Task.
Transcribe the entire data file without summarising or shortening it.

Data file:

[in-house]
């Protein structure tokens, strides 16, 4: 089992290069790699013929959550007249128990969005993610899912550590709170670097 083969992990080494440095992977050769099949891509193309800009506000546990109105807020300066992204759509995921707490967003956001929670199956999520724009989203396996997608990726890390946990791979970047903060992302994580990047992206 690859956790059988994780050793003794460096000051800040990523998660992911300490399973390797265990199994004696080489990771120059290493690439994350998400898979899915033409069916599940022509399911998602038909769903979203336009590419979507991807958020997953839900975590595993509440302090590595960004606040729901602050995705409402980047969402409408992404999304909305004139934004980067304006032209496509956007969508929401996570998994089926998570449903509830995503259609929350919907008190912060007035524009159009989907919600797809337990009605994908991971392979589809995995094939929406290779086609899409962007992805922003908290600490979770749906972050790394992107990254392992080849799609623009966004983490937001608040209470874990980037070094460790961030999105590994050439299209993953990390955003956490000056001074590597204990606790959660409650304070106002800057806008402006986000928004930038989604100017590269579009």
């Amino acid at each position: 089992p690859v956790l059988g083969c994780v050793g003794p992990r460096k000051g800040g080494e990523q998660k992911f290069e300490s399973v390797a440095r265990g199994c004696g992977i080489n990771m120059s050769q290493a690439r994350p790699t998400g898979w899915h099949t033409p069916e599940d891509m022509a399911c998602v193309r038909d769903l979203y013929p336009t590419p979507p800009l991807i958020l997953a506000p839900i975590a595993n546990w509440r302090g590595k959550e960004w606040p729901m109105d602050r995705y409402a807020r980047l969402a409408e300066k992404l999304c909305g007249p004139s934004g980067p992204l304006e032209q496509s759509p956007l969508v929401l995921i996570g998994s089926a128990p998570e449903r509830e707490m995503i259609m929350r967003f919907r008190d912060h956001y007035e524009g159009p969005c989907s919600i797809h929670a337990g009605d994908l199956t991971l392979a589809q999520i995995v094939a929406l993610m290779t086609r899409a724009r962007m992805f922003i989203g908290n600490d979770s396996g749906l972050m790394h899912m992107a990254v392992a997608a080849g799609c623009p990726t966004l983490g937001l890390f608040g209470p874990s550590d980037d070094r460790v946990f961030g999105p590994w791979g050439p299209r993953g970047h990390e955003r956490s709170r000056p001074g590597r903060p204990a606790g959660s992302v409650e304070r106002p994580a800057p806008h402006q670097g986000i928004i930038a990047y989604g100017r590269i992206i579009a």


[in-house]
């Protein structure tokens, strides 16, 4: 089992290069790699013929959550007249128990969005993610899912550590709170670097 083969992990080494440095992977050769099949891509193309800009506000546990109105807020300066992204759509995921707490967003956001929670199956999520724009989203396996997608990726890390946990791979970047903060992302994580990047992206 690859956790059988994780050793003794460096000051800040990523998660992911300490399973390797265990199994004696080489990771120059290493690439994350998400898979899915033409069916599940022509399911998602038909769903979203336009590419979507991807958020997953839900975590595993509440302090590595960004606040729901602050995705409402980047969402409408992404999304909305004139934004980067304006032209496509956007969508929401996570998994089926998570449903509830995503259609929350919907008190912060007035524009159009989907919600797809337990009605994908991971392979589809995995094939929406290779086609899409962007992805922003908290600490979770749906972050790394992107990254392992080849799609623009966004983490937001608040209470874990980037070094460790961030999105590994050439299209993953990390955003956490000056001074590597204990606790959660409650304070106002800057806008402006986000928004930038989604100017590269579009």
């Amino acid at each position: 089992p690859v956790l059988g083969c994780v050793g003794p992990r460096k000051g800040g080494e990523q998660k992911f290069e300490s399973v390797a440095r265990g199994c004696g992977i080489n990771m120059s050769q290493a690439r994350p790699t998400g898979w899915h099949t033409p069916e599940d891509m022509a399911c998602v193309r038909d769903l979203y013929p336009t590419p979507p800009l991807i958020l997953a506000p839900i975590a595993n546990w509440r302090g590595k959550e960004w606040p729901m109105d602050r995705y409402a807020r980047l969402a409408e300066k992404l999304c909305g007249p004139s934004g980067p992204l304006e032209q496509s759509p956007l969508v929401l995921i996570g998994s089926a128990p998570e449903r509830e707490m995503i259609m929350r967003f919907r008190d912060h956001y007035e524009g159009p969005c989907s919600i797809h929670a337990g009605d994908l199956t991971l392979a589809q999520i995995v094939a929406l993610m290779t086609r899409a724009r962007m992805f922003i989203g908290n600490d979770s396996g749906l972050m790394h899912m992107a990254v392992a997608a080849g799609c623009p990726t966004l983490g937001l890390f608040g209470p874990s550590d980037d070094r460790v946990f961030g999105p590994w791979g050439p299209r993953g970047h990390e955003r956490s709170r000056p001074g590597r903060p204990a606790g959660s992302v409650e304070r106002p994580a800057p806008h402006q670097g986000i928004i930038a990047y989604g100017r590269i992206i579009a």